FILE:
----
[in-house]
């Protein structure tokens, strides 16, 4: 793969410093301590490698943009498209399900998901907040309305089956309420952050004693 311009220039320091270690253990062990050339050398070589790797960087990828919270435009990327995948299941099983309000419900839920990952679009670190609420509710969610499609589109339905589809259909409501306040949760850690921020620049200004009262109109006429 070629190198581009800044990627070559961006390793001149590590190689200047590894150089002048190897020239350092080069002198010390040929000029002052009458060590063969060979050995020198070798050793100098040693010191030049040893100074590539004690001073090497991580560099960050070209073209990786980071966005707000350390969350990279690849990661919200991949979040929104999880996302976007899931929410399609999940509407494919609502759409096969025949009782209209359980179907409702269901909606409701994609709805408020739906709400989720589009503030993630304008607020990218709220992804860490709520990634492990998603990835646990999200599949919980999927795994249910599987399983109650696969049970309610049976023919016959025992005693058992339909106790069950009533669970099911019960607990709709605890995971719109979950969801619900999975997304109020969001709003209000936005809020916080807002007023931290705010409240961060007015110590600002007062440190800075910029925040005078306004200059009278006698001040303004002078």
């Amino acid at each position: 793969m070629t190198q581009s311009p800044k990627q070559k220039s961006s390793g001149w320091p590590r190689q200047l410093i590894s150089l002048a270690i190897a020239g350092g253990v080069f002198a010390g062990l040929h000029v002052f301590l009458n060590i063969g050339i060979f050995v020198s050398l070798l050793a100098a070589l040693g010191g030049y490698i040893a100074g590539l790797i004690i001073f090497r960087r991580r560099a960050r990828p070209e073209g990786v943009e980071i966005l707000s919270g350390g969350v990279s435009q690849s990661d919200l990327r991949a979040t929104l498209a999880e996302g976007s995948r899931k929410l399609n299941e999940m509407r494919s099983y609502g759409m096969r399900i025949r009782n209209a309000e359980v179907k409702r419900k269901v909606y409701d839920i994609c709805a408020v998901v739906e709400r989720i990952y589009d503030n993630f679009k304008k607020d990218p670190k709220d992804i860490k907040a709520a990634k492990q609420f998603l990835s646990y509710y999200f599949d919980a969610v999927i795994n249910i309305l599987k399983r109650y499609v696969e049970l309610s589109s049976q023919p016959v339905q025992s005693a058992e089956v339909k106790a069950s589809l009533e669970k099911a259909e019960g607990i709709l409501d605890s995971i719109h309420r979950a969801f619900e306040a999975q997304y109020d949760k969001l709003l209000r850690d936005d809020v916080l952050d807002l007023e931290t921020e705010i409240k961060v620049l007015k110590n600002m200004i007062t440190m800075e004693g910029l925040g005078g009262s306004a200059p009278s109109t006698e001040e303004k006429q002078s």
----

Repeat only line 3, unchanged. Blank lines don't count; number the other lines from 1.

């Amino acid at each position: 793969m070629t190198q581009s311009p800044k990627q070559k220039s961006s390793g001149w320091p590590r190689q200047l410093i590894s150089l002048a270690i190897a020239g350092g253990v080069f002198a010390g062990l040929h000029v002052f301590l009458n060590i063969g050339i060979f050995v020198s050398l070798l050793a100098a070589l040693g010191g030049y490698i040893a100074g590539l790797i004690i001073f090497r960087r991580r560099a960050r990828p070209e073209g990786v943009e980071i966005l707000s919270g350390g969350v990279s435009q690849s990661d919200l990327r991949a979040t929104l498209a999880e996302g976007s995948r899931k929410l399609n299941e999940m509407r494919s099983y609502g759409m096969r399900i025949r009782n209209a309000e359980v179907k409702r419900k269901v909606y409701d839920i994609c709805a408020v998901v739906e709400r989720i990952y589009d503030n993630f679009k304008k607020d990218p670190k709220d992804i860490k907040a709520a990634k492990q609420f998603l990835s646990y509710y999200f599949d919980a969610v999927i795994n249910i309305l599987k399983r109650y499609v696969e049970l309610s589109s049976q023919p016959v339905q025992s005693a058992e089956v339909k106790a069950s589809l009533e669970k099911a259909e019960g607990i709709l409501d605890s995971i719109h309420r979950a969801f619900e306040a999975q997304y109020d949760k969001l709003l209000r850690d936005d809020v916080l952050d807002l007023e931290t921020e705010i409240k961060v620049l007015k110590n600002m200004i007062t440190m800075e004693g910029l925040g005078g009262s306004a200059p009278s109109t006698e001040e303004k006429q002078s």